• and secondly reconstitute the information in a form that is, if not entirely, then to a large extent, our own.

There are shades here of the distinction between analysis and synthesis that is so characteristic of modern science and philosophy (Galileo and Descartes, for instance). There are also affinities with Luhmann's idea of constructive fragmentation or the approach of reducing a problem or theory into (its?) parts in order to build up another complex structure. Note-taking belongs to this analytic step. And while Seneca assigns this step to memory alone, I would argue that it, just as the second step, cannot be done without the guidance of reason either. In fact, it is a preparation of the second step, which is in many ways dependent on the first. The passage is also important for understanding the tradition of keeping notes in commonplace books (about which I hope to say more in a future post).

Seneca's account of note-taking shows that he was an eclectic, i.e. someone who thought that one should not cling uncritically to a single school and its assumptions, but that one should instead draw upon as many theories, styles, and ideas as possible, with the hope that this leads to deeper insights into the problems that we all face. He was a Stoic, but he was the first to admit that he learned much from other schools, perhaps most importantly the Epicureans.

It is also clear that this eclecticism was for him not just a theoretical concern, but a way of life. His way of note-taking also characterizes his way of living. Reading and writing are not just two activities among many, they are central concerns. Thus he reads because it is "indispensable" for two reasons:

  1. "to keep [him] from being satisfied with himself alone," and

  2. "to enable [him] to pass judgment" on the discoveries of others" and to "reflect on discoveries that remain to be made" (277).

Reading "refreshes," but it must lead to writing. Neither activity should be pursued at the exclusion of the other. "Continuous writing will cast gloom over our strength, and exhaust it," while continuous reading "will make our strength watery and flabby. It is better to have recourse to them alternately, and to blend one with the other, so that the fruits of one's reading may be reduced to the concrete form by the pen" (277).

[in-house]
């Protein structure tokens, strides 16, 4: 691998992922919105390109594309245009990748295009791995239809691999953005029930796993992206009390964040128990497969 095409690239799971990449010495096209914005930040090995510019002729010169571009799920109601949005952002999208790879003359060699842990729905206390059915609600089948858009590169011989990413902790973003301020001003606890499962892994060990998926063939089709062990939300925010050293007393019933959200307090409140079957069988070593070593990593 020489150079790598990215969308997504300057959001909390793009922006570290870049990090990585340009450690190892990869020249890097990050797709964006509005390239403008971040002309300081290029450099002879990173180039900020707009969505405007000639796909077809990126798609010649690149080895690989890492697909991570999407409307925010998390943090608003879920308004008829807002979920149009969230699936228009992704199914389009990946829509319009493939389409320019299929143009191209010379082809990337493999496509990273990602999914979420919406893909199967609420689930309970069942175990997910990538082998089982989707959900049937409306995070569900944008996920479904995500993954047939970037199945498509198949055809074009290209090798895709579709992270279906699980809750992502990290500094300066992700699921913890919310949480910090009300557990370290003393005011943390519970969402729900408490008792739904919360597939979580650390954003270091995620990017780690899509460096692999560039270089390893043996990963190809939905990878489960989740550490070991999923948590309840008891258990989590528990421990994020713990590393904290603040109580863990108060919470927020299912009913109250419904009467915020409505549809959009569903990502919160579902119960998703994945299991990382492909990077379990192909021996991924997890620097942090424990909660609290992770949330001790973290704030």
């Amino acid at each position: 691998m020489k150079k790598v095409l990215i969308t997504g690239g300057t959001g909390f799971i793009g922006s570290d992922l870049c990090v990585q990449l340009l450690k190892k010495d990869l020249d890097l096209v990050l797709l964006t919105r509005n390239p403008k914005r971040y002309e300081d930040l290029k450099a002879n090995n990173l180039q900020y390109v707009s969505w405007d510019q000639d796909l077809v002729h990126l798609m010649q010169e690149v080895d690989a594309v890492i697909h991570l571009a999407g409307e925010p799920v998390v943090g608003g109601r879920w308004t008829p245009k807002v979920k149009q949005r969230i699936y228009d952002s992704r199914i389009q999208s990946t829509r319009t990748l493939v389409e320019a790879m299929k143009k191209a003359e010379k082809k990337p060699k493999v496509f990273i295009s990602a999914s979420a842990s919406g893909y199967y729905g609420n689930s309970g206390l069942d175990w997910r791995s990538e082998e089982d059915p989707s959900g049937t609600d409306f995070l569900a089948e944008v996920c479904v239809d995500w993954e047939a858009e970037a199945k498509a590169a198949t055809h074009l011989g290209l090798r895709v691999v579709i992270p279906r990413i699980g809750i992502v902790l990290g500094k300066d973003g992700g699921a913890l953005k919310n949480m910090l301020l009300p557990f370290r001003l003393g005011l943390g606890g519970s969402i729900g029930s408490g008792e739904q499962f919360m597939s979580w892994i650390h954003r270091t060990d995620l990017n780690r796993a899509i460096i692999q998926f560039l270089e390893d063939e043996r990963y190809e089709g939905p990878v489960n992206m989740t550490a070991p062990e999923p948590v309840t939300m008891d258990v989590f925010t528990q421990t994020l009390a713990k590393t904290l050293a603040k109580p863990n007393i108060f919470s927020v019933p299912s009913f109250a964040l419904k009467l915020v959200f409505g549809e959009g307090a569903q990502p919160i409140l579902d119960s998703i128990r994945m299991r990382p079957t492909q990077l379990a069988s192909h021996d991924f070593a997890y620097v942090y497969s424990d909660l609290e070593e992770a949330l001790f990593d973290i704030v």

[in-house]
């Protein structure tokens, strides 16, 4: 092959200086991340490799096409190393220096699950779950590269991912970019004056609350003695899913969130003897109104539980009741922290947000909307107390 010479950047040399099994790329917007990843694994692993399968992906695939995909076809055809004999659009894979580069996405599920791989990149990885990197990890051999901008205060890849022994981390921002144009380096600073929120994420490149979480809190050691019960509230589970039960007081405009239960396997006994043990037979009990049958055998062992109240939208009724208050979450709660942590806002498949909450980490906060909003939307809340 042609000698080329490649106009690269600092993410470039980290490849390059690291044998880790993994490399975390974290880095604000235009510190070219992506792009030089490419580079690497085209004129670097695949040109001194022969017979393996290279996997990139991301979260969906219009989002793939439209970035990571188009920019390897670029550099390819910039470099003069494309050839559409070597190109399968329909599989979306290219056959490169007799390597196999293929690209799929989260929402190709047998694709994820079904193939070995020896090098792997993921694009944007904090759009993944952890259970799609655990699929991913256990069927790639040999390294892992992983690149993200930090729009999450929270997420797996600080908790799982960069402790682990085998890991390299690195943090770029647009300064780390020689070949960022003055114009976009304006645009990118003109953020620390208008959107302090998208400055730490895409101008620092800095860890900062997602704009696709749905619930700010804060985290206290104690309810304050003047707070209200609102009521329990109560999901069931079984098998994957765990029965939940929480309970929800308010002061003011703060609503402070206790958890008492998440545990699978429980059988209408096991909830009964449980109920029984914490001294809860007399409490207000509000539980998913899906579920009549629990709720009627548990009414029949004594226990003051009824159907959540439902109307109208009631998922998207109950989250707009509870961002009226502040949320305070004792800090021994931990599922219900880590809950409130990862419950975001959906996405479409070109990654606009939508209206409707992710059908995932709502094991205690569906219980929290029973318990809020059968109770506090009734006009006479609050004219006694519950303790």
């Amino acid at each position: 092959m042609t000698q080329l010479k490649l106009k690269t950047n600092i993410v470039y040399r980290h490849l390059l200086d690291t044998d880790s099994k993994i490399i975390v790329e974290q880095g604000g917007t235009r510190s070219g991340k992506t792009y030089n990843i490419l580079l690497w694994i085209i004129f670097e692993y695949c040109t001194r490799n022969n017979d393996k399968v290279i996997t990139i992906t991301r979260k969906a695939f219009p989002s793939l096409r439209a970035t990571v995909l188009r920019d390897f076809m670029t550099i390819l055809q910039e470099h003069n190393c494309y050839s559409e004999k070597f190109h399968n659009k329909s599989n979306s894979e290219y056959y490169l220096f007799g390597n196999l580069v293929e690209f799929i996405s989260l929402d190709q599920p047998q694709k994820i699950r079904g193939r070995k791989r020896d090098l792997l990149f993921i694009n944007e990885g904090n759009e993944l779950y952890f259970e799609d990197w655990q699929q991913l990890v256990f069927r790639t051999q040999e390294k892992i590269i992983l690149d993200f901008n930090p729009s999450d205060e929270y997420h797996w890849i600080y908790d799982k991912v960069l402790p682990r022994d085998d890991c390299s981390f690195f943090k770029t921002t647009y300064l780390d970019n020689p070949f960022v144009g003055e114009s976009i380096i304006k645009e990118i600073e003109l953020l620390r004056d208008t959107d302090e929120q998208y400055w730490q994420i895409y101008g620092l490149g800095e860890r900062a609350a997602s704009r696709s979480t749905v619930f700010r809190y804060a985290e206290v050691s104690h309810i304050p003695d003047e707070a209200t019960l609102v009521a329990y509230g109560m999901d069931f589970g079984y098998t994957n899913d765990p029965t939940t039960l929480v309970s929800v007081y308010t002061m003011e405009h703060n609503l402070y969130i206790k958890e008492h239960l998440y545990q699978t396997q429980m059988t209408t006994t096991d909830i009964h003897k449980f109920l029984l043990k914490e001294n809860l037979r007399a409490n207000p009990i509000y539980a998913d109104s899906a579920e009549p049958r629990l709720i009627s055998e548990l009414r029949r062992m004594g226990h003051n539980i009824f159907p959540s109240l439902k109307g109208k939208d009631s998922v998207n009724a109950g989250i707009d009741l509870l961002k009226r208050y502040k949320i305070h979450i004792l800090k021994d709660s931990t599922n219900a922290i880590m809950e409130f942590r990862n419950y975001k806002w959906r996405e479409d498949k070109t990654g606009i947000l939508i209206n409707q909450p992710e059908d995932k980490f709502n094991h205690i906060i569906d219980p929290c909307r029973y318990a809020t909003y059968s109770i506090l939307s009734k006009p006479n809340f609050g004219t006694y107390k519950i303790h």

While I could do without the "flowery" details - no pun intended - I agree with Seneca for the most part.

[1] I have used the following text: Seneca (2006) Epistles 66-92. With an English translation by Richard G. Gummere. Cambridge, MA: Harvard University Press (Loeb Classical Library), 277-285.

Fifty Ways to Take Notes (Online)

I am not sure whether the benefits of keeping notes online outweigh the (security) risks, but it seems to be a popular way of doing things these days. Here are two interesting posts about some of the better ones:

Fifty Ways to Take Notes

Web Applications for Students

Personally, I prefer to keep my notes behind the security of a firewall on a Personal Wiki (in particular, in Connectedtext). For other versions of Personal Wikis, see:

Personal Wiki

Sunday, December 23, 2007

Planning for Unexpected Discoveries

Much is being made of "serendipity" these days. While the term has many meanings, at its core it seems to refer to the phenomenon of accidentally discovering something fortunate while looking for something entirely different. This appears to be the same phenomenon that causes some to describe their application or note-taking system as an intelligent partner. See the first entry in this blog, for instance:

Luhmann's Zettekasten

Because I would like to understand this phenomenon better, I recently read the following book, which promises a discussion of this phenomenon from a sociological point of view:

Merton, Robert King and Barber, Elinor (2004) The Travels And Adventures Of Serendipity : A Study In Sociological Semantics And The Sociology Of Science Princeton, N.J. : Princeton University Press, 2004